The Salman Mosque in The History of The
Formation
The licensing process to the campus was not an
easy process since at that time the mosque was
not part of campus planning. The process taking
place from June until July of 1964 was a process to
use the land at Ganesha Street. The license was
granted by the Rector of ITB at that time, i.e.
Prof. Ukar Bratakusuma. Due to limited funds, and
fund raising activities that were still in progress, a
prayer room (mushala) (figure 5) was constructed
and was inaugurated at the end of 1964 by the ITB
Student Council[13].
Figure 5. Mushala prior to the construction of the
Salman Mosque
On 22 June 1965, the Salman Mosque tower was
inaugurated as the milestone of the construction of
the Salman Mosque where the fund raising was still
in progress. The location was a corn field by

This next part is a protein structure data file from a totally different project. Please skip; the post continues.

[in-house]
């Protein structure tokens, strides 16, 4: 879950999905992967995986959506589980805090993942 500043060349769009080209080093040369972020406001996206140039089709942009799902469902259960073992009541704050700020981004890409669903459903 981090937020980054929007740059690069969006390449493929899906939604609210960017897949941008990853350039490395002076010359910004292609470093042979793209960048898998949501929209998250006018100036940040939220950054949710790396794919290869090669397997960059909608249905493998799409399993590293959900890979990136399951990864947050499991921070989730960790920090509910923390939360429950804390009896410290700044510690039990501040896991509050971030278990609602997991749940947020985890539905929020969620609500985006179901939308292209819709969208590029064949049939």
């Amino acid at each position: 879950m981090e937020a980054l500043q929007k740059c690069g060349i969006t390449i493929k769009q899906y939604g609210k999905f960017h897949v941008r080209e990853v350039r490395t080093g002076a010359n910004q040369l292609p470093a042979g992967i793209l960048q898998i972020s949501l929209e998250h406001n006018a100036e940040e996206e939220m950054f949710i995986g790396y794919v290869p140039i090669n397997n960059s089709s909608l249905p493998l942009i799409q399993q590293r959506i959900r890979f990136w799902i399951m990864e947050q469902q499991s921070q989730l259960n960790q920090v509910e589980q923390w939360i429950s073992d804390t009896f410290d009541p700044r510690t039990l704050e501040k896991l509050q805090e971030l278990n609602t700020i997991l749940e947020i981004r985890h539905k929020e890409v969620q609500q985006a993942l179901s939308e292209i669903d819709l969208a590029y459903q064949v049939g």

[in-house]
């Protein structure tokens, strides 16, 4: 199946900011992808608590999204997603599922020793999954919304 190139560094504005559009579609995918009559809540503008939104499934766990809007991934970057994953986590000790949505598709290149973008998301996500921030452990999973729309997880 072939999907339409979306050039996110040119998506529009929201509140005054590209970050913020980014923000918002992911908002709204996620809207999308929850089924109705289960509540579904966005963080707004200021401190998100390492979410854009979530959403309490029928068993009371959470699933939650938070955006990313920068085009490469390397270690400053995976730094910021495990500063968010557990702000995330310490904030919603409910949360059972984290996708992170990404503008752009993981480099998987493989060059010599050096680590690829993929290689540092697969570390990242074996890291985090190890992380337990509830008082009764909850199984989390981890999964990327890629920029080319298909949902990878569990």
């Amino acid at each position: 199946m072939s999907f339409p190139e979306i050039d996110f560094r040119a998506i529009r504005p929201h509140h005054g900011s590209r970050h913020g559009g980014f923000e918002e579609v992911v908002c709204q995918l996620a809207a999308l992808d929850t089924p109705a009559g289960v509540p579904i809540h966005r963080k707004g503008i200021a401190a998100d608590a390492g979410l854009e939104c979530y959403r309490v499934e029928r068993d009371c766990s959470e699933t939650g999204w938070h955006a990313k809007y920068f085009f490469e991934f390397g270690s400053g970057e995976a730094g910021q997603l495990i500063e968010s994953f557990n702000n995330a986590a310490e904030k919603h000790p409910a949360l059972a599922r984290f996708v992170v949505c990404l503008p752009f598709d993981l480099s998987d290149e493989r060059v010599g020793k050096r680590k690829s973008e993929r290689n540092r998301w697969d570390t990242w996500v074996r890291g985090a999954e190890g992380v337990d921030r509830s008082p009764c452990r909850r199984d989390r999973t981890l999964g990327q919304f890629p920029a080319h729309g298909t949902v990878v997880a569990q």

Ganesha Street (figure 6). The tower was first to
be constructed due to insufficient funds available
to construct a mosque[13].
Figure 6.Corn field as the site of the Salman Mosque.
Figure 7. Salman Mosque as the research location
146 | Journal of Islamic Architecture Volume 3 Issue 4 December 2015 • ISSN 2086-2636 • e-ISSN 2356-4644
succeeded in attracting students’ interest as a
place for worship. This could not be separated
from the role of leading student figures and
scholars at that time, so the passion to learn about
Islam started to grow within the higher education
community. The desire of the students and the
youth community for the use of campus mosque
was increasing, and this pushed the willingness to
initiate the presence of a mosque in the campus
area.
Figure 3. Friday prayer at ITB West Hall
Figure 4. Friday prayer followed by General A.H.
Nasution accompanied by Prof. T.M. Soelaiman
The Salman Mosque in The History of The
Formation
The licensing process to the campus was not an
easy process since at that time the mosque was